by Lillian Kwok


My dead wife is like a sabertooth tiger, sturdily built, broad bones,

her mouth totally unhinged. It hangs open in the wind screaming

without end.

I can only talk to her in hallucinations. In my dreams I hear her

snarling all the time.

But I love her, love her to bones to dust love her past extinction

love her ten thousand years without her, great frightening girl

with lovely golden head and bouncing thighs. I love her until she

sighs like a cat, walks through the walls of hell to me, sleeps at my

feet purring until we're both asleep under the warmth of her skin.

Lillian Kwok is originally from Philadelphia and now lives and studies in Sweden. She has a chapbook published by Awst Press, and her work has been published in the Cortland Review, Paper Darts, Salt Hill and other journals. She holds an MFA in writing from Vermont College of Fine Arts.

The Doctor by Lillian Kwok

Vena Saphena Magna

Now that she’s left me, I still see her wandering through the house

every night. She’s bigger than she used to be, my little ex-wife,

undernourished and small-boned and she smells a bit like the

morgue. Even though I know she’s not really dead, she’s in LA and

remarried to a college professor.

My ghost wife is sassier than she used to be. Walks around naked

and smiling mysteriously. Says unspeakable things to me in her

native Russian. Sticks her legs in the air and shows off the perfect

arch of her foot and that’s where the ringing in my head starts.

Because there are some things that have no flaws, and it would be

a shame to cut into that gorgeous white thigh, but I want to see it,

that most perfect of veins, vena saphena magna, rich and blue,

running from foot sole to inner thigh all the way up the inside of

her leg.

Lillian Kwok is originally from Philadelphia and now lives and studies in Sweden. She has a chapbook published by Awst Press, and her work has been published in the Cortland Review, Paper Darts, Salt Hill and other journals. She holds an MFA in writing from Vermont College of Fine Arts.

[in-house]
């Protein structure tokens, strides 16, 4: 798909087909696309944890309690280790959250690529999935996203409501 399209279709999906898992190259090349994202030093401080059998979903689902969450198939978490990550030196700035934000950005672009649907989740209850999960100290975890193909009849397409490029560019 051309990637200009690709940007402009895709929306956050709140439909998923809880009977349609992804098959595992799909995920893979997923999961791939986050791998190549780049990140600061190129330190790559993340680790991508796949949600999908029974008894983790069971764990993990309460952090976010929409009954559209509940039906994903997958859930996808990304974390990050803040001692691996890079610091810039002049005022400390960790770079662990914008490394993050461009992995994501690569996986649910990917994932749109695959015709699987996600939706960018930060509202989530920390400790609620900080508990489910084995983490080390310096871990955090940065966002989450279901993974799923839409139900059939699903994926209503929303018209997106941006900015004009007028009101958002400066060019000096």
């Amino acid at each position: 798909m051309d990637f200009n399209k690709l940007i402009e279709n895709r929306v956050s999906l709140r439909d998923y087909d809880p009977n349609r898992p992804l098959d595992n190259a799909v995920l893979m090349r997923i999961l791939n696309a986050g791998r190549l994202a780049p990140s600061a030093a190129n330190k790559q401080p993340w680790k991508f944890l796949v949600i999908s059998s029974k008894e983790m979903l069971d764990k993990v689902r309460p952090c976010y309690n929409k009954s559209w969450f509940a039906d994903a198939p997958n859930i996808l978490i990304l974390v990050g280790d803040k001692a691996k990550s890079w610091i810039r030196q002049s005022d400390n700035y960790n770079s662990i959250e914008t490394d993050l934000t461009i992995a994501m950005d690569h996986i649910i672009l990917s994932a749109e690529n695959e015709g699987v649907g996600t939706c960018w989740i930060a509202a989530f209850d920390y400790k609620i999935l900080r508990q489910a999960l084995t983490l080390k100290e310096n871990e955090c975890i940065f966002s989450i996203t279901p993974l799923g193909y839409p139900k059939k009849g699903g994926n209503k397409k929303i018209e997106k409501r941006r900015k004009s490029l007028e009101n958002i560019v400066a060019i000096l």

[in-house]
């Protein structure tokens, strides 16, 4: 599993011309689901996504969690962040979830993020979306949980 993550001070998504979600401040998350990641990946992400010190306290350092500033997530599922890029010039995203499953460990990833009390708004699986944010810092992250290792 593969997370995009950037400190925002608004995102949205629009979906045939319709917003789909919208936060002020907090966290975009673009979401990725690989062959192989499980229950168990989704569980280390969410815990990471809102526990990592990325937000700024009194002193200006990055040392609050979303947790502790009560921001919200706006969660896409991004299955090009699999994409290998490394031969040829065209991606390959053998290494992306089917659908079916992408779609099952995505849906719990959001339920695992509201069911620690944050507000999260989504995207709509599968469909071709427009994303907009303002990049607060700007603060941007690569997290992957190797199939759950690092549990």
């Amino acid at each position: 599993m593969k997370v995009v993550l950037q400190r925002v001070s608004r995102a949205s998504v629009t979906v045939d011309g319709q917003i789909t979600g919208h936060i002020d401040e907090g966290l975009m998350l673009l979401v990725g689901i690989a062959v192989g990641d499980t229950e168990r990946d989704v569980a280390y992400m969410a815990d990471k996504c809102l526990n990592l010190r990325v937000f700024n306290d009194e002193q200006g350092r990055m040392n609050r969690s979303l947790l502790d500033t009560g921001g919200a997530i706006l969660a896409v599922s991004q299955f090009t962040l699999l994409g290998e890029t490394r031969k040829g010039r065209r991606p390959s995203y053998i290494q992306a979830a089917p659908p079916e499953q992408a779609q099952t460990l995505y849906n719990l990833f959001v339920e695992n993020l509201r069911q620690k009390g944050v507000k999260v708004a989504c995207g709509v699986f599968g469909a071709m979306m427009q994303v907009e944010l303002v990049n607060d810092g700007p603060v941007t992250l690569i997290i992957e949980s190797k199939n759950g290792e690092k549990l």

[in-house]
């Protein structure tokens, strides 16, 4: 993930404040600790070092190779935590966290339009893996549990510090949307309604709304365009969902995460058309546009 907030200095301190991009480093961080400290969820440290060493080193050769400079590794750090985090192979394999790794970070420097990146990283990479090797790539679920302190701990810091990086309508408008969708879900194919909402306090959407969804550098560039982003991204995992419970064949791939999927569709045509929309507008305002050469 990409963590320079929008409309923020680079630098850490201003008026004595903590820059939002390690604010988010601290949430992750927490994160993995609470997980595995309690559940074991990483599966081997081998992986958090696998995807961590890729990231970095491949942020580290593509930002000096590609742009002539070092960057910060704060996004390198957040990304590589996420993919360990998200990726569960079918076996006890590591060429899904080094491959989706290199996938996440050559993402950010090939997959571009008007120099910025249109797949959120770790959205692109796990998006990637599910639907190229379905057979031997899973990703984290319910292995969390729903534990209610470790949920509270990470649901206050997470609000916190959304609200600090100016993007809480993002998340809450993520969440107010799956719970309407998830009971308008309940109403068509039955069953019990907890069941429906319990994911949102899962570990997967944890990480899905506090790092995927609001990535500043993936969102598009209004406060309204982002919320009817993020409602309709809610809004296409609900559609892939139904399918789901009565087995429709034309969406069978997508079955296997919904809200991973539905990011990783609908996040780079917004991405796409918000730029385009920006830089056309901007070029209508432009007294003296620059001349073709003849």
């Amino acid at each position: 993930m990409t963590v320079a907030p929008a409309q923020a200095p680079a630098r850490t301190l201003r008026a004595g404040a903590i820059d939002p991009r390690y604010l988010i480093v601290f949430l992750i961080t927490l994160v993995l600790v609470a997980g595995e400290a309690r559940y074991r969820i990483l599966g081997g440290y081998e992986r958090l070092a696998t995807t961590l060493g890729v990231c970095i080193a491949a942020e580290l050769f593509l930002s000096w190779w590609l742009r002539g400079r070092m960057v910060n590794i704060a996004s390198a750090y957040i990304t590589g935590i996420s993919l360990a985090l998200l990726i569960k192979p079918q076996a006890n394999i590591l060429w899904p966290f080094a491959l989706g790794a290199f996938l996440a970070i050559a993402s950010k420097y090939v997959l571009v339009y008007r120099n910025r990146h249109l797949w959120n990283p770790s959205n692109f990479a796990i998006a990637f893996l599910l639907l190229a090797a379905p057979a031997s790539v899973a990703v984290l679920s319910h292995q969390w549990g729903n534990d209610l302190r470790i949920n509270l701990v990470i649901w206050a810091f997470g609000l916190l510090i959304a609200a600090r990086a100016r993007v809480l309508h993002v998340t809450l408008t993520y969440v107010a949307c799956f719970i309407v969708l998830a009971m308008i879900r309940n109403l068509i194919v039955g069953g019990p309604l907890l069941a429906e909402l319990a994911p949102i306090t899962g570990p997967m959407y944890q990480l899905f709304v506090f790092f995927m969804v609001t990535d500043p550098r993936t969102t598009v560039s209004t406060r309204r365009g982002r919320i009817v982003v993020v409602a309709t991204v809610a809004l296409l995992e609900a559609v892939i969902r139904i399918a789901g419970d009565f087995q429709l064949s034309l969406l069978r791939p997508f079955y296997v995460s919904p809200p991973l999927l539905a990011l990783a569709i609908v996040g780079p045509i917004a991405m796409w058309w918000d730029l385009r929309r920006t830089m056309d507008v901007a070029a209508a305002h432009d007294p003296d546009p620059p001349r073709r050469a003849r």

by Lillian Kwok


Here it’s only ever morning or night, always one or the other. We

stand face to face and naked on the pale sand, under the big stars.

Somewhere above us the wolves our wild brothers are howling

restlessly, stalking across the dark cliffs. Let’s yell hello to the

wolves. Let’s light a bonfire on the sand. Let the sand be a

trampoline, let our bodies be acrobats and our minds forgetful.

You say dance, so I dance. There’s no such thing as the rest of our


Lillian Kwok is originally from Philadelphia and now lives and studies in Sweden. She has a chapbook published by Awst Press, and her work has been published in the Cortland Review, Paper Darts, Salt Hill and other journals. She holds an MFA in writing from Vermont College of Fine Arts.

by Woodrow Hightower


Sheila, can I be honest with you and your personal assistant?

The rich irony of a monster truck’s windshield

Smeared with road ice and goldfish crackers

Is something a cider-sipping Cleopatra

Like yourself should be able to appreciate

The first time I saw your wedding ring and butterfly net

I was certain we would become friends and trading partners

The music box in my head played “They Call the Wind Mariah,”

Foreshadowing the role I would take in helping you

Chase your own unique vision of wilderness diving

But having the truck towed back here was unfortunate

How are we at Thaxton Motors responsible

For your late night, pub-crawl pileup?

Whether the vehicle runs or not should not be the question

How you look behind the wheel must outweigh all other considerations

And you, my platinum, sequin-jeaned prison wife, sparkle like diamonds

Draw strength from your ear buds and conjugal visits

Remember the sign of the cross and your antipsychotics

Reimagine life as a peaceful drive down a country road

And know that if I’ve been deceptive in any way

It was without doubt for your benefit

Woodrow Hightower is a native of West Point, California. He is a poet currently producing a first book of verse to be titled Vertigo Two-Step. A self-described “word muralist, with a passion for random reverie and the odd line,” his work has recently been accepted by a multitude of print and online literary magazines. Hightower resides in Sacramento’s Midtown District with photographer/co-conspirator Twyla Wyoming and their two Tibetan spaniels.

by Alec Hershman


Through which the names pass

clean as bullets.

I’m here to do a job.

The trees flicker

by way of traffic,


and as for hills: flax

crawls up in fists,

in curtains mud

does the opposite.

Say campus, garden, lobby.

Say cheese in the sculpture’s

chrome distortion,

an oversized screw

on its side. And what can’t be made

to scale, a button-hole

in the cloudless overhead?

General Verdigris jumps off

his horse and lifts a hand.

Ditto the flower minions

who seem also to be saying here

I am, here—

Alec Hershman lives in Bangkok, Thailand. He has received awards from the Kimmel-Harding-Nelson Center for the Arts, The Jentel Foundation, and The Institute for Sustainable Living, Art, and Natural Design. More of his poems appear in recent and forthcoming issues of Puerto del Sol, Denver Quarterly, Cimarron Review, Western Humanities Review, Hobart and The Adroit Journal. You can learn more

by Jason Reynolds

Blood Pudding